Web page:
signatures by a key that has since expired

David Shaw
Sat Jul 19 18:32:02 2003

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On Fri, Jul 18, 2003 at 11:41:50PM +0100, Neil Williams wrote:

> 1. How should I handle signatures on my key where the signing key
> has since expired? (The key was valid at the time that the keyholder
> signed my key.)
> My key is on most keyservers, so I tried revsig but was only offered
> self-signatures. (I guessed as much but thought I'd try to make sure
> before someone suggested it!)

That's correct.  You can only revoke signatures you made yourself
(whether on your own or someone elses key), hence the self-sigs.

> 2. Is it expected that those people who use keys with limited
> expiries should take the responsibility for signature maintenance on
> other keys?

This is really a cultural issue.  The answer is "maybe" :) Seriously,
it depends on the signer.  If the signer chooses to update their
signaures, that is up to them.  There is no requirement in the
protocol either way.

> If that isn't possible or if it isn't wise to allow me to use revsig
> on someone else's signature of my own key, should there be / is
> there some way of filtering out signatures made by keys that have
> expired?

The idea of a "key pruning" has been suggested a few times, most
recently by Michael Young.  The idea is that GnuPG would strip off any
expired/bad/untrusted/etc signatures, leaving the key with only valid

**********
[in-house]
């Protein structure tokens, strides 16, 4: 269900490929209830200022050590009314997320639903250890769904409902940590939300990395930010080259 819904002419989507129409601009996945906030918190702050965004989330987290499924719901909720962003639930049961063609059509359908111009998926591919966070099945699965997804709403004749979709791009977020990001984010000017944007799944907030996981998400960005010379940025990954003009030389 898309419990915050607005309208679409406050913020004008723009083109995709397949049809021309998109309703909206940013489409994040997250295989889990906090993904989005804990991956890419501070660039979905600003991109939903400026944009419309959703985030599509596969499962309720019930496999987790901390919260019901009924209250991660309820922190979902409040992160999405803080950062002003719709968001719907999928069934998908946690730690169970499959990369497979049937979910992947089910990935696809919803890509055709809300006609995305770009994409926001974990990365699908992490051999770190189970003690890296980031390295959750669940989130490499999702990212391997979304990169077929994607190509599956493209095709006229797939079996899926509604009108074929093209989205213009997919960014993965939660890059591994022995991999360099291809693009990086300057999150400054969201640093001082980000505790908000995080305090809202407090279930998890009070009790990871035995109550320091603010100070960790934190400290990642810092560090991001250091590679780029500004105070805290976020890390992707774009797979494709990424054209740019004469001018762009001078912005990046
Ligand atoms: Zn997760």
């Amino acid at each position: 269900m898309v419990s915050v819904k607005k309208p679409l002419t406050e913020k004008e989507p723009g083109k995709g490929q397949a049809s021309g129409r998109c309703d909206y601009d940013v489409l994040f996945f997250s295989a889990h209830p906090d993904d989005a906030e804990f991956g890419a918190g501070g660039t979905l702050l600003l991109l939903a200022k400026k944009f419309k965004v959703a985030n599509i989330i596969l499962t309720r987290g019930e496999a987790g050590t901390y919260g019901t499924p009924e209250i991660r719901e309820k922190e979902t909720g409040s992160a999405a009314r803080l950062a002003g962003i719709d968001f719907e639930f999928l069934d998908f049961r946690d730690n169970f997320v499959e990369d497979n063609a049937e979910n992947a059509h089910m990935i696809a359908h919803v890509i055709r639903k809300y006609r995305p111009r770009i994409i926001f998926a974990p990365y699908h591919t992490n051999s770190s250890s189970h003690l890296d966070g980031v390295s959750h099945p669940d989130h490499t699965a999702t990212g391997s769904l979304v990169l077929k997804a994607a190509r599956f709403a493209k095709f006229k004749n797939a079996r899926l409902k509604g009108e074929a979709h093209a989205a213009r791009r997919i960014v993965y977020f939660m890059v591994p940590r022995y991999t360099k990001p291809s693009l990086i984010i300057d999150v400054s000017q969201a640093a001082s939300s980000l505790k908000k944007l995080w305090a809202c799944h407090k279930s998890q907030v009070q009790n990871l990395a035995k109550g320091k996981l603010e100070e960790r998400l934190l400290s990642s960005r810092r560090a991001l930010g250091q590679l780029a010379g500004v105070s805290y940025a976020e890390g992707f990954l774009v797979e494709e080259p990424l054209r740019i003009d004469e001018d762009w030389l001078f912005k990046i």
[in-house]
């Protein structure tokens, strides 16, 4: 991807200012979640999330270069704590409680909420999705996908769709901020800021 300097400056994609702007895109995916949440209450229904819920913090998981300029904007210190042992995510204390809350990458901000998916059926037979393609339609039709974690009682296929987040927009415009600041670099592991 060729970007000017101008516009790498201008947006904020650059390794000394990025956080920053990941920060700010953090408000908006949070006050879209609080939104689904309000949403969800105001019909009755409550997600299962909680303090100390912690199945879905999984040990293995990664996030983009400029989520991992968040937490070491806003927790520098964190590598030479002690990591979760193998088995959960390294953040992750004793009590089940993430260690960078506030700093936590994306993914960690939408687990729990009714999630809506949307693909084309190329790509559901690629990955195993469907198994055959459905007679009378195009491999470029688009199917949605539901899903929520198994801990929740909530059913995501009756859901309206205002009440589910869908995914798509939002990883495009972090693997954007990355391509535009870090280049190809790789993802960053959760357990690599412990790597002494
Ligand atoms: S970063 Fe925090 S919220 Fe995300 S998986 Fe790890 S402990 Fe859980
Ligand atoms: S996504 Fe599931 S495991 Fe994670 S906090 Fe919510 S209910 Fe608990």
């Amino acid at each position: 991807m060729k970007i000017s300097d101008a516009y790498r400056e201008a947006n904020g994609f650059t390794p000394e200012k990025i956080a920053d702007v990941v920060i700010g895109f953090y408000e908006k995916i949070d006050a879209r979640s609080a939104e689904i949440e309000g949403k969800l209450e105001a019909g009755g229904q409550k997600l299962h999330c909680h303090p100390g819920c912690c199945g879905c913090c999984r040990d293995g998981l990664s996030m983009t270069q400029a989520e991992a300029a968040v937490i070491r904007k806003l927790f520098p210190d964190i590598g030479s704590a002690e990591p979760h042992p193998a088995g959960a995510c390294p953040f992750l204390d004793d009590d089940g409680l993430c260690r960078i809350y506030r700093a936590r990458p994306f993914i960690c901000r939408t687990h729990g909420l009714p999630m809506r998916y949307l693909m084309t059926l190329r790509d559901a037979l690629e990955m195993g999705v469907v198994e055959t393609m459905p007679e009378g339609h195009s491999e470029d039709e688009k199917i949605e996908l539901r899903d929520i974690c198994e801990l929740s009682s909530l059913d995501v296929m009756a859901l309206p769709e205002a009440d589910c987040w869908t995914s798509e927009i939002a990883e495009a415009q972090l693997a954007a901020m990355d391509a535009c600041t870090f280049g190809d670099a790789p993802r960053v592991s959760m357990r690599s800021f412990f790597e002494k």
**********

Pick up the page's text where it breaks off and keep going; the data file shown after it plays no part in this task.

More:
and current signatures.  It's a good idea, though the advantage is not
universal.  A keyserver refresh would naturally replace all of the
signatures, valid or no, so the pruned key would be most useful for
people who wanted to store their key on a web site somewhere and
wanted to keep the file size small.  I believe Michael had a different
need though.

> 3. Could --check-sigs illustrate this in a similar was to revoked
> signatures?

Good idea.

> 4. What is the general consensus on the validity/trustworthiness of
> expired key signatures? (after all, the signature itself is still
> valid.)  What is the consensus on validity etc. of the expired key
> itself?  Why are expiry dates used and what is supposed to happen
> when the key does expire?

My feeling is that the signature is indeed still valid, but it has no
meaning any longer.  Look at it this way: the signature is a statement
made by key A about key B.  The statement may well be valid, but the
expired key that made it is no longer valid - a valid statement by an
invalid key.

This can be an odd situation, since it means that very popular keys
that are strong points of the web of trust must never be allowed to
expire, even if the key owner no longer uses that key.  It could be
argued that this is either a good or a bad thing.

> 5. Are signatures made by a key that has since expired removed from
> the web of trust calculations?

Yes, just like signatures made by revoked keys.


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Comment: Key available at